Teaching Research Skills and Methods
Because students tend to think of research as a stage in the writing process that falls between developing a topic and drafting a paper, it may be useful to stress that continuous research is part of the writing process. It may be helpful to reassure students that as papers develop they frequently send us searching for more information, and that that’s a good thing.
We’ve broken our discussion of teaching research skills into three sections:
Modeling research skills
Revising while researching
Thinking critically and creatively about research
Modeling Research Skills
Many high schools lack access to the academic databases regularly used in college-level research, so it can be helpful to students for you to take some time to model your own approaches to:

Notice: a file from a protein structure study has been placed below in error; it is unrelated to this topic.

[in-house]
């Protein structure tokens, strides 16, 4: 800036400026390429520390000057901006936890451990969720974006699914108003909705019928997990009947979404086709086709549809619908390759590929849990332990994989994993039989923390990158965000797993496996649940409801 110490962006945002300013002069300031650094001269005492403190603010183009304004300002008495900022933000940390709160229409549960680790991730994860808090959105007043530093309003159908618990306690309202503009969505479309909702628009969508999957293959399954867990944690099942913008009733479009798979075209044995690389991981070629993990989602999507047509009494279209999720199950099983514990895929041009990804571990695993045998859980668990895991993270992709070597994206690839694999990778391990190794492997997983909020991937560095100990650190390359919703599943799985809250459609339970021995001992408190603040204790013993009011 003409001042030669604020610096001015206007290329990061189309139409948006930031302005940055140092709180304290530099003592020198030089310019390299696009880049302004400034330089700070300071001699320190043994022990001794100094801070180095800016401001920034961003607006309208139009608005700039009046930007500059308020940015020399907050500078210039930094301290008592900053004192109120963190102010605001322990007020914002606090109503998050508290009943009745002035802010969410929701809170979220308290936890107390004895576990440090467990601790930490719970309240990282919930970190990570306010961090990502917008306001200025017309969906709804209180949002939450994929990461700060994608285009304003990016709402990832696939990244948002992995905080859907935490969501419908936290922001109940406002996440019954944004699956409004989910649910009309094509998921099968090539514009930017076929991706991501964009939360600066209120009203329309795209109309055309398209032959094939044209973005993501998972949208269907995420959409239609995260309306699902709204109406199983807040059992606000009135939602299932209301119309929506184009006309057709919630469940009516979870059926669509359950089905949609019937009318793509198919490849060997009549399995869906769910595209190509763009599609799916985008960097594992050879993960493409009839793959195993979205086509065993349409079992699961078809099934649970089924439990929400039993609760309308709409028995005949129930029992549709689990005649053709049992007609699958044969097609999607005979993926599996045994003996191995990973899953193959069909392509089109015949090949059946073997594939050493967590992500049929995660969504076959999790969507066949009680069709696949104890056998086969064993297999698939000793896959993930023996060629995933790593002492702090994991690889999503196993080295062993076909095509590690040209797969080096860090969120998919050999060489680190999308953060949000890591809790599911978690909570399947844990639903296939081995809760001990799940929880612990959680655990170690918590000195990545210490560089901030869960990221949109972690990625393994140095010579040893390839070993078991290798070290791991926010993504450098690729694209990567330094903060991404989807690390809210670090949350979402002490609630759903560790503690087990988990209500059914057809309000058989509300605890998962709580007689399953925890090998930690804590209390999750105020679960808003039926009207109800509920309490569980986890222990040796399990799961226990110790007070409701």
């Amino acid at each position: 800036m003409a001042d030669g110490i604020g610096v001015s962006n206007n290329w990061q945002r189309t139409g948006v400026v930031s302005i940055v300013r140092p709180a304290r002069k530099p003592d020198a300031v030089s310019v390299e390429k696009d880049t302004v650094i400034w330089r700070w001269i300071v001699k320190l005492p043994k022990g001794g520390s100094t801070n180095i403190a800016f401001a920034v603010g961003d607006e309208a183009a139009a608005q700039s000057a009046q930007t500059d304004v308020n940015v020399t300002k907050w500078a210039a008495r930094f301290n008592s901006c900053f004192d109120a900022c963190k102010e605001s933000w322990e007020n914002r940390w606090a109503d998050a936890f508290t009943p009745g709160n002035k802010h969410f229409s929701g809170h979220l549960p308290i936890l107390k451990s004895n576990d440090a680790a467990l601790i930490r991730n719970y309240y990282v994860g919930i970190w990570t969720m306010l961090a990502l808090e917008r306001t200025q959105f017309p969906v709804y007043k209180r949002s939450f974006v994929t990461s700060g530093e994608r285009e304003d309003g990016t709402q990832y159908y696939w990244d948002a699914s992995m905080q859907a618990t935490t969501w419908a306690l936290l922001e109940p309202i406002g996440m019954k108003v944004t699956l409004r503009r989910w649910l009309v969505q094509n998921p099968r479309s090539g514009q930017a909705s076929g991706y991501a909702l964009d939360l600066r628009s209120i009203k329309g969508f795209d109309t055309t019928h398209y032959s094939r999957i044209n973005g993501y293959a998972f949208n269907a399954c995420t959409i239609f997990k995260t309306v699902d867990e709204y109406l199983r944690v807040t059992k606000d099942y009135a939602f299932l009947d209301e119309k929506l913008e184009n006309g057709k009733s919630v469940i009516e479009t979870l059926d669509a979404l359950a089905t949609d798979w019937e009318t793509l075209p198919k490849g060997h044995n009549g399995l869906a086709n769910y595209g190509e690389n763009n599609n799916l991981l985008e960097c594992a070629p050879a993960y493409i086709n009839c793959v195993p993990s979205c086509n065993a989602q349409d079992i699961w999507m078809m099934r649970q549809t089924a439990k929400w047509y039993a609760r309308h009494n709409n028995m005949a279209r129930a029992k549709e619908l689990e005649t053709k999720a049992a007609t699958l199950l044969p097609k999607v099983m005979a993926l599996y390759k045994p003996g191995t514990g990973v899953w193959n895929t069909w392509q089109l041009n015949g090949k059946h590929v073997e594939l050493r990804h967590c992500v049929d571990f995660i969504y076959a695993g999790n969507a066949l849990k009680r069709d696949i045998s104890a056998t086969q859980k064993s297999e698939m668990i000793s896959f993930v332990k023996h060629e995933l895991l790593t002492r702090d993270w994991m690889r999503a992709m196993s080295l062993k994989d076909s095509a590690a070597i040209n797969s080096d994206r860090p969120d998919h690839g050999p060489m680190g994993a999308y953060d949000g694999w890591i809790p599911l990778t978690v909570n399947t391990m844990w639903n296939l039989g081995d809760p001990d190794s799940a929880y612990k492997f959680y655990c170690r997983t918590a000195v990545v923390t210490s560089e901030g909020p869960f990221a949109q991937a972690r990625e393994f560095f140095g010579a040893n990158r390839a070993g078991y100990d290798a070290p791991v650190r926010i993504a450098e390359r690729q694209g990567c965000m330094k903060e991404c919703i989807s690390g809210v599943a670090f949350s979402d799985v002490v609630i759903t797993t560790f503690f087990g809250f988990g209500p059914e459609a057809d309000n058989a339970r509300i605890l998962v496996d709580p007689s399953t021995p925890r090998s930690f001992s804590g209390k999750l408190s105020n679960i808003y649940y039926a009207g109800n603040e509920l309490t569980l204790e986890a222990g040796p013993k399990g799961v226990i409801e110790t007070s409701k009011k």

- Finding sources online.
- Evaluating sources.
- Determining how and when to cite information.
- Skimming an article to decide if it will be useful.
- Identifying conventions for titles, abstracts, footnotes, and indexes, and determining how they might be useful in finding additional sources.
Revising While Researching
You might ask students to try:
- Brainstorming search terms when you workshop theses.
- Peer reviewing and revising their annotated bibliographies.
- Developing a broad bibliography first, then winnowing their sources for an annotated bibliography.
- Revising a summary or blog post into an annotated bibliography entry.
Encouraging Critical & Creative Research
Students might think more broadly about research by:
- Building “topic maps” that help them determine search terms for research.
- Using low-stakes writing to develop questions that will help them flesh out their topics
- Blogging about their annotated bibliographies.
- Free-writing about the challenges of research before discussing common stumbling blocks (and brainstorming solutions) as a class.